HHS ruling violates religious freedom

By | February 2, 2012

The church’s mission of serving God’s people, which transcends religious affiliation, is now facing a challenge in the United States. One that pits its tradition of social teaching against its moral teaching.

On Jan. 20, the U.S. Department of Health and Human Services (HHS) announced that religious organizations could not opt out of a requirement that all health plans cover all FDA-approved contraceptive drugs and devices, as well as surgical sterilization — services that that the Catholic Church deems morally objectionable and in violation of religious beliefs.

Health plans offered by religious employers would have to cover these services for free without co-pays and regardless of whether the insurer, employer or employee objects to this coverage.

Last year, when HHS announced its interim plans to include contraceptives and sterilization in mandated services for women under the new health reform law, the Patient Protection and Affordable Care Act, it promised an exemption for religious employers. However, as John Huebscher, executive director of the Wisconsin Catholic Conference, points out in his column on page 15, the exemption turned out to be “so narrow that few, if any, Catholic agencies that provide health insurance or purchase it for their employees will qualify.”

The HHS defined a religious employer as one that:

• Has the inculcation of religious values as its purpose;

• Primarily employs persons who share its religious tenets;

• Primarily serves persons who share its religious tenets;

• And is a non-profit organization.

Since Catholic agencies serve and employ non-Catholics, they do not qualify as religious employers under these guidelines. Church leaders were hoping that the latest HHS ruling would modify these guidelines and allow for a moral conscience clause.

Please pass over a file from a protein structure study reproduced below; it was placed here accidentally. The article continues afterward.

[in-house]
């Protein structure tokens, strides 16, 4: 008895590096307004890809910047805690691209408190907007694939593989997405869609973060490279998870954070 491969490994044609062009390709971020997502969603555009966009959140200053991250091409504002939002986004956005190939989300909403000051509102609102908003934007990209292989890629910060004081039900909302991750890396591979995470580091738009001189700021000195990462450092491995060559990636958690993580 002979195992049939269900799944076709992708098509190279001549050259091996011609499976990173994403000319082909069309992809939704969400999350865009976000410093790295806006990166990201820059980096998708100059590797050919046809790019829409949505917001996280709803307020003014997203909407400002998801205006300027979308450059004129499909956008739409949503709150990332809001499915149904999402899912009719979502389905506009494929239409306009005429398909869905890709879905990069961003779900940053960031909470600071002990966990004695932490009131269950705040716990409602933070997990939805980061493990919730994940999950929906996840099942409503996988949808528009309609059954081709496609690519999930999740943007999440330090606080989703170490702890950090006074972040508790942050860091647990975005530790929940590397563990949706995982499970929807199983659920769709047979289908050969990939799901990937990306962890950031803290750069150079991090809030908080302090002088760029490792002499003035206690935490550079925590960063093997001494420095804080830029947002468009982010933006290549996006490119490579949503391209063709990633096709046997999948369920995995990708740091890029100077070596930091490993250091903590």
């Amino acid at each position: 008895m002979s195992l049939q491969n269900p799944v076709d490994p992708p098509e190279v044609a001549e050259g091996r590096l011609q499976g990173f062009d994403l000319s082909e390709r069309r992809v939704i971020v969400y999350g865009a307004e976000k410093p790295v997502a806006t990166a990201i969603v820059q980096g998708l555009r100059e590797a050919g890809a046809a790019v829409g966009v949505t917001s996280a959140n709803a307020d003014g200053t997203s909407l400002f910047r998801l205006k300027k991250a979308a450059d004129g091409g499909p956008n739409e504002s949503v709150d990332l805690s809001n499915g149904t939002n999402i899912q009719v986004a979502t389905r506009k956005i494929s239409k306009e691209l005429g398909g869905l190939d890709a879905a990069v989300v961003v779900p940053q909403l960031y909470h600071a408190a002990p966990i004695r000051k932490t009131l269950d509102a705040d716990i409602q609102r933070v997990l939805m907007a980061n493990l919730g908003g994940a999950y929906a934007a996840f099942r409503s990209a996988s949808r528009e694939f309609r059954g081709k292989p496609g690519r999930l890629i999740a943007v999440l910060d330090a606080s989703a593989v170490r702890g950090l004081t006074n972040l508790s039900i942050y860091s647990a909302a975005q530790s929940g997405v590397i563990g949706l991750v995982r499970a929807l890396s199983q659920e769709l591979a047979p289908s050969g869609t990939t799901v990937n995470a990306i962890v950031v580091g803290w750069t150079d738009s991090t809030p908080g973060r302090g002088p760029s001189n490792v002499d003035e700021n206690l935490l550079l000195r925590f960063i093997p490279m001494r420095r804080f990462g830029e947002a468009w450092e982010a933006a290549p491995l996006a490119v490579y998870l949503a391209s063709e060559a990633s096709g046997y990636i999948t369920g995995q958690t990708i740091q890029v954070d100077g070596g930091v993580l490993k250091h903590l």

Months before this controversy arose, President Barack Obama addressed the topic of a “sensible conscience clause” during a commencement address at the University of Notre Dame in 2009. Holy Cross Fr. John Jenkins, university president, had been criticized by many Catholics for allowing President Obama to address graduates. However, it was at this commencement that the president offered encouraging words on the topic of religious conscience:

“Let’s honor the conscience of those who disagree with abortion, and draft a sensible conscience clause, and make sure that all of our health care policies are grounded in clear ethics and sound science, as well as respect for the equality of women.”

This statement now seems to contradict his administration’s latest directive.

While we can laud the president and his administration for seeking affordable health care, doing so by mandating rules that violate religious freedom and force people of faith to defy their moral conscience is wrong.

Many Americans may see this as a “Catholic” issue because it involves opposition to contraceptives. But it is about more than opposing birth control. It involves religious liberty, which is a constitutional guarantee.

The First Amendment prevents the government from interfering with the free exercise of religion. However, as it stands now, the HHS ruling invalidates the religious freedom of millions of U.S. citizens. For this reason, all Americans should vocally oppose it.

Much more than insurance coverage for contraceptives is at stake here. Prohibiting the free exercise of religion is at stake.

To paraphrase Cardinal Keeler, religious freedom gives Catholic institutions the right to educate, feed and clothe people in need — not because they are Catholic, but because we are Catholic. Religious freedom should also give Catholic institutions the right follow conscience on church moral teachings.

The U.S. Conference of Catholic Bishops is asking citizens to contact their congressional representatives and ask them to support a Respect for Rights of Conscience Act. For details go to www.usccb.org/conscience.

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